How to Reduce Your Sugar Intake

5 Easy Tips for Better Oral Health

Who doesn’t love a sweet treat? Most of us do… and, yes, even dentists do. But we know that, like anything else, too much of a good thing isn’t good for us at all. So, whether you’ve got a sweet tooth or are looking to curb your sugar intake to lose weight—consuming less sugar is great for your oral health. Read on if you want to know how to reduce your sugar intake.

What’s So Bad About Sugar?

You have hundreds of natural bacteria in your mouth. This natural bacteria in your dental plaque works to turn sugar into acid in an oral environment. This acid then attacks the enamel on your teeth, which can lead to tooth decay and cavities. (And you may already know that once the protective enamel on your teeth breaks down, it can never be replenished.)

If you don’t take care of your teeth, they can eventually fall out or need to be removed in order to prevent infection. That’s why it’s important to be aware of how much sugar you consume in your daily diet to prevent any negative impact on your teeth and smile.

Let’s take a look at five great tips on how to reduce your sugar intake for healthier teeth and better health.

  • Substitute Sugary Drinks

Soda and even fruit juice are both loaded with natural sugars and artificial sweeteners. Many drink manufacturers have reduced the sugar content in their drinks in recent years. However, many drinks, including regular soda, have excessively high sugar content.

We encourage you to check the label before you buy, and be aware of what you buy and consume. (Did you know that soda has chemicals that may cause cancer and other health issues—and may have chemicals not listed on the label?)

Your best bet is to opt for sugar-free drinks or just plain water. After a while, you won’t miss those sugary drinks—and you’ll even lose your taste for them.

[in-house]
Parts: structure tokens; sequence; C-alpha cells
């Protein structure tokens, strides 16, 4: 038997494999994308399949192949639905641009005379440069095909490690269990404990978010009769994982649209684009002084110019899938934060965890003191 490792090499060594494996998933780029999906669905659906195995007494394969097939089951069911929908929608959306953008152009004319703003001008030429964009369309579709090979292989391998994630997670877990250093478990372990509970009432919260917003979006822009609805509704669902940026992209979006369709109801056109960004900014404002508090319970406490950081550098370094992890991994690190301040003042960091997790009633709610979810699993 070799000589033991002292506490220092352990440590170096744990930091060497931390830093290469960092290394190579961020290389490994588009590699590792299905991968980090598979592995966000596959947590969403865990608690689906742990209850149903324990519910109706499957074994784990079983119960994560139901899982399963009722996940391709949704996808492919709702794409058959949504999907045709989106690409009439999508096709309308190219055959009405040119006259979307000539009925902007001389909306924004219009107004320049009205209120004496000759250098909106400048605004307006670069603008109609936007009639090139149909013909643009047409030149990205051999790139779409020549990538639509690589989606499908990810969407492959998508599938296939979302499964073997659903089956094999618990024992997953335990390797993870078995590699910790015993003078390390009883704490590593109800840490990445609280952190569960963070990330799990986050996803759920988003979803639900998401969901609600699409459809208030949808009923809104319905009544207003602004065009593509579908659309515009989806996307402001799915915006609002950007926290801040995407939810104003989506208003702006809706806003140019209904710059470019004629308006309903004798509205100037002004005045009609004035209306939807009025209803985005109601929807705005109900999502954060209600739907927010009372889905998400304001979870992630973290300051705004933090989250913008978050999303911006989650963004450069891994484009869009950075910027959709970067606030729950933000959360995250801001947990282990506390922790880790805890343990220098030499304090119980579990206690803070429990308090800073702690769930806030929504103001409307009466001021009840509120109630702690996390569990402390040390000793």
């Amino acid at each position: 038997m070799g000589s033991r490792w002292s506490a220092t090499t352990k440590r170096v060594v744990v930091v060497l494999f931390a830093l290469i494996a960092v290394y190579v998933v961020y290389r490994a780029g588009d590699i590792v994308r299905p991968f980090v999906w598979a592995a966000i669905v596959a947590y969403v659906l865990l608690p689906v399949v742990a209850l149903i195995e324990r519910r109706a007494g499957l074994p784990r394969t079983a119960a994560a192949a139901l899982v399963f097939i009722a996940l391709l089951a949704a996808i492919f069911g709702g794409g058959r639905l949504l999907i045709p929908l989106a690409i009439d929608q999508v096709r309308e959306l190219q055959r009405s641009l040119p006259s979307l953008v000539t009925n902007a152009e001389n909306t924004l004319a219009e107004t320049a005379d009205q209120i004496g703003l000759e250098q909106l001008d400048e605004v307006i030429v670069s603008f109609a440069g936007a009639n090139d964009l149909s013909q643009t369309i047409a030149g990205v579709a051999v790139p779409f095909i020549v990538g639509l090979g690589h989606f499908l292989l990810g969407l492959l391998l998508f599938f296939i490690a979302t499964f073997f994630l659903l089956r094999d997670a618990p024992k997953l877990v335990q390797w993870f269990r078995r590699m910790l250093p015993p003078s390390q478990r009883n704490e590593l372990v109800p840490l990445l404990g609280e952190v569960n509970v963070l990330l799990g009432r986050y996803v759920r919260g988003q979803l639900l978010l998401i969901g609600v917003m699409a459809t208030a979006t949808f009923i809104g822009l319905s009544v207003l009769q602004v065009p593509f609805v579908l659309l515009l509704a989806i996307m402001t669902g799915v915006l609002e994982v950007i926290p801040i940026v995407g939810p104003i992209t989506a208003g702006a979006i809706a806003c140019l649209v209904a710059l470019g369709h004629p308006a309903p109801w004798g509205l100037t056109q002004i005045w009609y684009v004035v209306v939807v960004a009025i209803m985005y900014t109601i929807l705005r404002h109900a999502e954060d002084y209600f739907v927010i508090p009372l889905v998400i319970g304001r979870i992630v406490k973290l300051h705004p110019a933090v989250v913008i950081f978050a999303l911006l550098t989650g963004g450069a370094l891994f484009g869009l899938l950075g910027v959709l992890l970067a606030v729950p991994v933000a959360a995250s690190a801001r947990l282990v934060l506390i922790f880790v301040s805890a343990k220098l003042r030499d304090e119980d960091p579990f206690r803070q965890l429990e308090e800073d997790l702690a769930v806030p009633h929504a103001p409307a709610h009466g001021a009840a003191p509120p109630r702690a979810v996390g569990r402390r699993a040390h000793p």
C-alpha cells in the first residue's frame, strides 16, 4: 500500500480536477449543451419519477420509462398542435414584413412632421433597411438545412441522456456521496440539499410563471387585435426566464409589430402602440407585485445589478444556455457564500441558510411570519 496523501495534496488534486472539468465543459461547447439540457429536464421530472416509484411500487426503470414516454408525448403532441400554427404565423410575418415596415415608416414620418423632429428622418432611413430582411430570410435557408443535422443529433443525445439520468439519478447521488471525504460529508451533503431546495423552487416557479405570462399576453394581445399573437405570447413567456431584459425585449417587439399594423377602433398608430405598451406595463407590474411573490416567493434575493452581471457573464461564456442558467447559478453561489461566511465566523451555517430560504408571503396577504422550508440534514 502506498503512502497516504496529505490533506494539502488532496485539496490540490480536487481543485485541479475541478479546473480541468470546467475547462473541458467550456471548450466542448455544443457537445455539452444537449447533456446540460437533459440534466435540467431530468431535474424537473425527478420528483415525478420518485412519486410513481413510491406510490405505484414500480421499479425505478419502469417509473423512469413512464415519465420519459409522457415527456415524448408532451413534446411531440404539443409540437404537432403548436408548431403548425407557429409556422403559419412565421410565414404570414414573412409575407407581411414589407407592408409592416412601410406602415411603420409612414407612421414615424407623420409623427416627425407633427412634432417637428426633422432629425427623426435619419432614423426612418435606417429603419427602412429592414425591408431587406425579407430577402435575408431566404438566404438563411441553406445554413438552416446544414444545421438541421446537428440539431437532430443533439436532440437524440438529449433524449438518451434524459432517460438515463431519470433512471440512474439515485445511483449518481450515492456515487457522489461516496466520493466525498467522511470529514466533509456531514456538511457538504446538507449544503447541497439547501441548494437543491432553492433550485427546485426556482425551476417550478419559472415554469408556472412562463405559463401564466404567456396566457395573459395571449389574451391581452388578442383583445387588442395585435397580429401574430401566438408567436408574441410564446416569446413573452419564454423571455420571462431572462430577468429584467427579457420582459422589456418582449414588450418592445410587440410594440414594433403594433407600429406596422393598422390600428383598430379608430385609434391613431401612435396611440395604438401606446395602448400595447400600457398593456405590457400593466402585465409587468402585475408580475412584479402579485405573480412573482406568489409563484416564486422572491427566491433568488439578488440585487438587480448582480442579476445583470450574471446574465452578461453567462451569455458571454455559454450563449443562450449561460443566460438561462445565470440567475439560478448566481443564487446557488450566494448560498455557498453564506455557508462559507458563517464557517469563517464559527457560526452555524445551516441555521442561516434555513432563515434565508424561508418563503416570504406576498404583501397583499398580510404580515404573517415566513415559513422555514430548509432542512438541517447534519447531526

• Reduce Sugary Foods

Cookies, cake, ice cream, pie, etc. Processed foods, including canned foods, may contain more sugar than you realize—even foods you wouldn’t think had sugar, like beans and salad dressing. A few other seemingly healthy buy high-sugar foods are smoothies, yogurt, pre-packaged oatmeal, and trail mix. “Hidden” sugars are disguised on the ingredients list by words that end in -ose. Fructose, sucrose, and other words that end in -ose are just other terms for sugar.

As with beverages, always check the label for sugar content before you buy and look for labels that say “sugar-free” or “no added sugar.”

  • Opt for Fresh Fruit

Don’t let healthy fruit trick you. There’s a lot of sugar in fruit as well. Natural sugars are a better choice but can be just as harmful as sugar cane and other added sugars. Opt for fresh fruit versus canned fruit. When fresh fruit is not an option, choose fruit packed in natural juices rather than syrup. 

We suggest rinsing your mouth with water after consuming any fruit to eliminate any sugars from sticking to your teeth.

  • Skip the Added Sugar

Are you adding more sugar to your food? Spoonfuls of sugar on cereal, coffee, tea, etc.? This is another habit that might be tough to kick. If you are adding sugar to your food, try reducing the amount you add each week until it’s very minimal or none at all. It’s definitely an adjustment, but you’d be surprised that once you do adjust, your body doesn’t crave the sweet taste anymore. 

BONUS: You can substitute added sugar with a natural sweetener, which may also have added health benefits:

  1. Xylitol
  2. Honey
  3. Stevia
  • Maintain Healthy Habits

Maintaining healthy habits is another tool in your arsenal to protect your dental health.

  • Brush your teeth at least twice daily.
  • Floss between your teeth at least once daily.
  • Use an oral rinse or just water to remove sugary residue.
  • Visit your dentist at least every six months to catch any decay early.
  • Change your toothbrush every 3‒4 months, so you are brushing effectively.
  • Chew sugar-free gum after meals to remove sugar residue and encourage saliva production for the same purpose. (Gum with sugar just feeds the bacteria in your mouth.)

By examining labels and practicing better eating habits, you’ll quickly determine which foods on the grocery shelves are a smarter and healthier purchase. And you’ll equip yourself with the tools to reduce your sugar intake for better oral health. 

Now You Know How to Reduce Your Sugar Intake for Healthier Teeth

For your next appointment contact Peace Haven Family Dentistry

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